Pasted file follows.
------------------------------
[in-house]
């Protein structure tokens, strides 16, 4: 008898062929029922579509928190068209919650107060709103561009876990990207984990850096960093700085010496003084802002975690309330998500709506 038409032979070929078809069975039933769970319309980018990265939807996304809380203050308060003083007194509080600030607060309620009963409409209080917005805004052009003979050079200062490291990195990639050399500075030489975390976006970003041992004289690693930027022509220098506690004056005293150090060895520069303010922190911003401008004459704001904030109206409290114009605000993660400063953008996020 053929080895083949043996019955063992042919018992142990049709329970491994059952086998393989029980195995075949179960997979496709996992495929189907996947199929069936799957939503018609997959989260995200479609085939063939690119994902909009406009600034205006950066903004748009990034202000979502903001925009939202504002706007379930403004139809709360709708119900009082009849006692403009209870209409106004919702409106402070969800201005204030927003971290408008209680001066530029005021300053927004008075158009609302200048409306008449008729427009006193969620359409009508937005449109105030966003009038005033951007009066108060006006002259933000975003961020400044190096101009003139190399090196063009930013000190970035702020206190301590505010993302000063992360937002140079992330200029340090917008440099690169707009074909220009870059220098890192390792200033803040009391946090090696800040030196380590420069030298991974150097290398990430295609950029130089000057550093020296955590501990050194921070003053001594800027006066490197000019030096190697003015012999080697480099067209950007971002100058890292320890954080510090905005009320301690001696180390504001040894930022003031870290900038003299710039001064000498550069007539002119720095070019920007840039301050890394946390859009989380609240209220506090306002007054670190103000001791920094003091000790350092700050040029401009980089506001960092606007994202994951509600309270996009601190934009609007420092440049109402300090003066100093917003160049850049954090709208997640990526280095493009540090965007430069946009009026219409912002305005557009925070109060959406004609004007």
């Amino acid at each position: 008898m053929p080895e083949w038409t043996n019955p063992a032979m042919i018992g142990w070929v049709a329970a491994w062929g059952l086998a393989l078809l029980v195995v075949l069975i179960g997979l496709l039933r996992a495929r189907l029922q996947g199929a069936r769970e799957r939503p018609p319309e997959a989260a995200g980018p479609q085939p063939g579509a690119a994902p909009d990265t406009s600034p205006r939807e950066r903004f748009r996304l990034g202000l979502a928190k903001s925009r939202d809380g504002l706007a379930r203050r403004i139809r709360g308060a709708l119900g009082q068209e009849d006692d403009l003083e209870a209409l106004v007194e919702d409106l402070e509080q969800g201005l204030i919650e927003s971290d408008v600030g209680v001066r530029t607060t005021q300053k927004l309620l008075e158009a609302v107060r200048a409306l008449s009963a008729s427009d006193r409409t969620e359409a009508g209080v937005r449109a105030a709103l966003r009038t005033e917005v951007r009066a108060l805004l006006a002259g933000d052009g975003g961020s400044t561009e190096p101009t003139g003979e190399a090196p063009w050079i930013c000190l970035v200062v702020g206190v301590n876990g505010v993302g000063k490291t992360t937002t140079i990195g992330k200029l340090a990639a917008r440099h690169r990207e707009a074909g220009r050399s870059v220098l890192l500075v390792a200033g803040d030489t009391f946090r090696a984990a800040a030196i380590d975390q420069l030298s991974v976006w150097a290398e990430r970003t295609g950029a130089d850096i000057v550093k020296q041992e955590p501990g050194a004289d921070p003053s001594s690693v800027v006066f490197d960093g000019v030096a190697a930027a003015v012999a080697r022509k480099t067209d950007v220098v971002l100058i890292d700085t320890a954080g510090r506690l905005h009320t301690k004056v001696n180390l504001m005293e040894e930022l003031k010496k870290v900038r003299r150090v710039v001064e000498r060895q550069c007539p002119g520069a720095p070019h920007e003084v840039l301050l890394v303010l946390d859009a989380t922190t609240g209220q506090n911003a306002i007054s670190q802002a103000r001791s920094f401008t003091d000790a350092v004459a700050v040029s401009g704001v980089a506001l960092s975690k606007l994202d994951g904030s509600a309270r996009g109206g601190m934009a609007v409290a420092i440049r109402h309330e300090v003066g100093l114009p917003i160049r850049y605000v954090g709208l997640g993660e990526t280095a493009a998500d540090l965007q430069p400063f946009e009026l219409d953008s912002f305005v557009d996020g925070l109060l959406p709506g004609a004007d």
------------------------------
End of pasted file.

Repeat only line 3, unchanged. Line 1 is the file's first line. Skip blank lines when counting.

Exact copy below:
């Amino acid at each position: 008898m053929p080895e083949w038409t043996n019955p063992a032979m042919i018992g142990w070929v049709a329970a491994w062929g059952l086998a393989l078809l029980v195995v075949l069975i179960g997979l496709l039933r996992a495929r189907l029922q996947g199929a069936r769970e799957r939503p018609p319309e997959a989260a995200g980018p479609q085939p063939g579509a690119a994902p909009d990265t406009s600034p205006r939807e950066r903004f748009r996304l990034g202000l979502a928190k903001s925009r939202d809380g504002l706007a379930r203050r403004i139809r709360g308060a709708l119900g009082q068209e009849d006692d403009l003083e209870a209409l106004v007194e919702d409106l402070e509080q969800g201005l204030i919650e927003s971290d408008v600030g209680v001066r530029t607060t005021q300053k927004l309620l008075e158009a609302v107060r200048a409306l008449s009963a008729s427009d006193r409409t969620e359409a009508g209080v937005r449109a105030a709103l966003r009038t005033e917005v951007r009066a108060l805004l006006a002259g933000d052009g975003g961020s400044t561009e190096p101009t003139g003979e190399a090196p063009w050079i930013c000190l970035v200062v702020g206190v301590n876990g505010v993302g000063k490291t992360t937002t140079i990195g992330k200029l340090a990639a917008r440099h690169r990207e707009a074909g220009r050399s870059v220098l890192l500075v390792a200033g803040d030489t009391f946090r090696a984990a800040a030196i380590d975390q420069l030298s991974v976006w150097a290398e990430r970003t295609g950029a130089d850096i000057v550093k020296q041992e955590p501990g050194a004289d921070p003053s001594s690693v800027v006066f490197d960093g000019v030096a190697a930027a003015v012999a080697r022509k480099t067209d950007v220098v971002l100058i890292d700085t320890a954080g510090r506690l905005h009320t301690k004056v001696n180390l504001m005293e040894e930022l003031k010496k870290v900038r003299r150090v710039v001064e000498r060895q550069c007539p002119g520069a720095p070019h920007e003084v840039l301050l890394v303010l946390d859009a989380t922190t609240g209220q506090n911003a306002i007054s670190q802002a103000r001791s920094f401008t003091d000790a350092v004459a700050v040029s401009g704001v980089a506001l960092s975690k606007l994202d994951g904030s509600a309270r996009g109206g601190m934009a609007v409290a420092i440049r109402h309330e300090v003066g100093l114009p917003i160049r850049y605000v954090g709208l997640g993660e990526t280095a493009a998500d540090l965007q430069p400063f946009e009026l219409d953008s912002f305005v557009d996020g925070l109060l959406p709506g004609a004007d």